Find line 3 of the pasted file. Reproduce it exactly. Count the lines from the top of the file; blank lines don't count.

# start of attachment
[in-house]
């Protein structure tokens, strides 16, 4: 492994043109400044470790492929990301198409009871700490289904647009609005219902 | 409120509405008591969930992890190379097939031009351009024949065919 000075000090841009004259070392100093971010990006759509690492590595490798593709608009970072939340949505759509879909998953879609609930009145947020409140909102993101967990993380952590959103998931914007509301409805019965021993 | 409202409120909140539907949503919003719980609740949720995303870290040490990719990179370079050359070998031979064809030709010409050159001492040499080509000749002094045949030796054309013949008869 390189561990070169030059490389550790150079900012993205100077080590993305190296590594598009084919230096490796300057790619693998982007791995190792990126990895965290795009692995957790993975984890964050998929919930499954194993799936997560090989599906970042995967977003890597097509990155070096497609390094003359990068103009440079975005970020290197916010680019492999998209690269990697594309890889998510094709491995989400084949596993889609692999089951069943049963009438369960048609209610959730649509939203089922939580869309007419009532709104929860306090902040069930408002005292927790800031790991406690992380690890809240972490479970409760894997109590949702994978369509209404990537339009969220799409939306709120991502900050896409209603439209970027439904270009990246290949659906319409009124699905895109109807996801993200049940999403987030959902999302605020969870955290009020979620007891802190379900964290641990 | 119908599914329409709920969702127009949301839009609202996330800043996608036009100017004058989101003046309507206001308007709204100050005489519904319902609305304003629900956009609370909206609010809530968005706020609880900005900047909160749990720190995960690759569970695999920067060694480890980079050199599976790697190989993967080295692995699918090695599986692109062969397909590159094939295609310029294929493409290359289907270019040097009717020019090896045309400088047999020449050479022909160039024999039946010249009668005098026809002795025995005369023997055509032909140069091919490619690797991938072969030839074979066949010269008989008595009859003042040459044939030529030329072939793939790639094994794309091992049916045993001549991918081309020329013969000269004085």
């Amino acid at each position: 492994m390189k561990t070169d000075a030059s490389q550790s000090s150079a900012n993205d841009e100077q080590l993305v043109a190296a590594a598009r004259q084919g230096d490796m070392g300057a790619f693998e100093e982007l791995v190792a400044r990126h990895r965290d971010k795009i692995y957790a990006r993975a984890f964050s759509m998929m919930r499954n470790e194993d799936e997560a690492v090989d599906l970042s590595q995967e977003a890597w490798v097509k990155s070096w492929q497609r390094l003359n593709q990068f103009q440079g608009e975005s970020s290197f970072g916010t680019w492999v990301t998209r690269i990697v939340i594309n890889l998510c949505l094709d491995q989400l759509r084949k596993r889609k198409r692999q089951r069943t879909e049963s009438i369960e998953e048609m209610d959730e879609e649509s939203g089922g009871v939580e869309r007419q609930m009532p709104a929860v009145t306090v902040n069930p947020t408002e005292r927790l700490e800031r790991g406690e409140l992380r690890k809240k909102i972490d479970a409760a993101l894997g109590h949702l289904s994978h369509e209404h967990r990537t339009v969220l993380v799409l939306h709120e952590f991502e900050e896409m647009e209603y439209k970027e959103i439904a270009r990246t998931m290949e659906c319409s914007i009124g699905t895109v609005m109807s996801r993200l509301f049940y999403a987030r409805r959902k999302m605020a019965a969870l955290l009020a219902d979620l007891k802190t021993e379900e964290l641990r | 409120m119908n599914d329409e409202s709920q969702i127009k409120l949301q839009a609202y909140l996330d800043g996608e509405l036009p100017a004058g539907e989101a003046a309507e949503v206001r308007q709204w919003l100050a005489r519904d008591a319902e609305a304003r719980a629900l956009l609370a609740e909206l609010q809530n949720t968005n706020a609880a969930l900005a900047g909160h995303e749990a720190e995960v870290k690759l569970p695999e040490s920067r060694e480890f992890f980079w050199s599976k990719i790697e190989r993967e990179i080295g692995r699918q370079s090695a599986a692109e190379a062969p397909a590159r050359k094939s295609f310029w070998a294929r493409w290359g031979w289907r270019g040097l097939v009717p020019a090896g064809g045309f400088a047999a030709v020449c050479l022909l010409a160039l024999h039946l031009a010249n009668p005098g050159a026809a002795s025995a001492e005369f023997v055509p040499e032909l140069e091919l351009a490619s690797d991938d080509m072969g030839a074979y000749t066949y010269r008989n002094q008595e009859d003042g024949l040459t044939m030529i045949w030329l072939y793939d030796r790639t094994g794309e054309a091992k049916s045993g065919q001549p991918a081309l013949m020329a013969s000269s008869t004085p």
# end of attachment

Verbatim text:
């Amino acid at each position: 492994m390189k561990t070169d000075a030059s490389q550790s000090s150079a900012n993205d841009e100077q080590l993305v043109a190296a590594a598009r004259q084919g230096d490796m070392g300057a790619f693998e100093e982007l791995v190792a400044r990126h990895r965290d971010k795009i692995y957790a990006r993975a984890f964050s759509m998929m919930r499954n470790e194993d799936e997560a690492v090989d599906l970042s590595q995967e977003a890597w490798v097509k990155s070096w492929q497609r390094l003359n593709q990068f103009q440079g608009e975005s970020s290197f970072g916010t680019w492999v990301t998209r690269i990697v939340i594309n890889l998510c949505l094709d491995q989400l759509r084949k596993r889609k198409r692999q089951r069943t879909e049963s009438i369960e998953e048609m209610d959730e879609e649509s939203g089922g009871v939580e869309r007419q609930m009532p709104a929860v009145t306090v902040n069930p947020t408002e005292r927790l700490e800031r790991g406690e409140l992380r690890k809240k909102i972490d479970a409760a993101l894997g109590h949702l289904s994978h369509e209404h967990r990537t339009v969220l993380v799409l939306h709120e952590f991502e900050e896409m647009e209603y439209k970027e959103i439904a270009r990246t998931m290949e659906c319409s914007i009124g699905t895109v609005m109807s996801r993200l509301f049940y999403a987030r409805r959902k999302m605020a019965a969870l955290l009020a219902d979620l007891k802190t021993e379900e964290l641990r | 409120m119908n599914d329409e409202s709920q969702i127009k409120l949301q839009a609202y909140l996330d800043g996608e509405l036009p100017a004058g539907e989101a003046a309507e949503v206001r308007q709204w919003l100050a005489r519904d008591a319902e609305a304003r719980a629900l956009l609370a609740e909206l609010q809530n949720t968005n706020a609880a969930l900005a900047g909160h995303e749990a720190e995960v870290k690759l569970p695999e040490s920067r060694e480890f992890f980079w050199s599976k990719i790697e190989r993967e990179i080295g692995r699918q370079s090695a599986a692109e190379a062969p397909a590159r050359k094939s295609f310029w070998a294929r493409w290359g031979w289907r270019g040097l097939v009717p020019a090896g064809g045309f400088a047999a030709v020449c050479l022909l010409a160039l024999h039946l031009a010249n009668p005098g050159a026809a002795s025995a001492e005369f023997v055509p040499e032909l140069e091919l351009a490619s690797d991938d080509m072969g030839a074979y000749t066949y010269r008989n002094q008595e009859d003042g024949l040459t044939m030529i045949w030329l072939y793939d030796r790639t094994g794309e054309a091992k049916s045993g065919q001549p991918a081309l013949m020329a013969s000269s008869t004085p």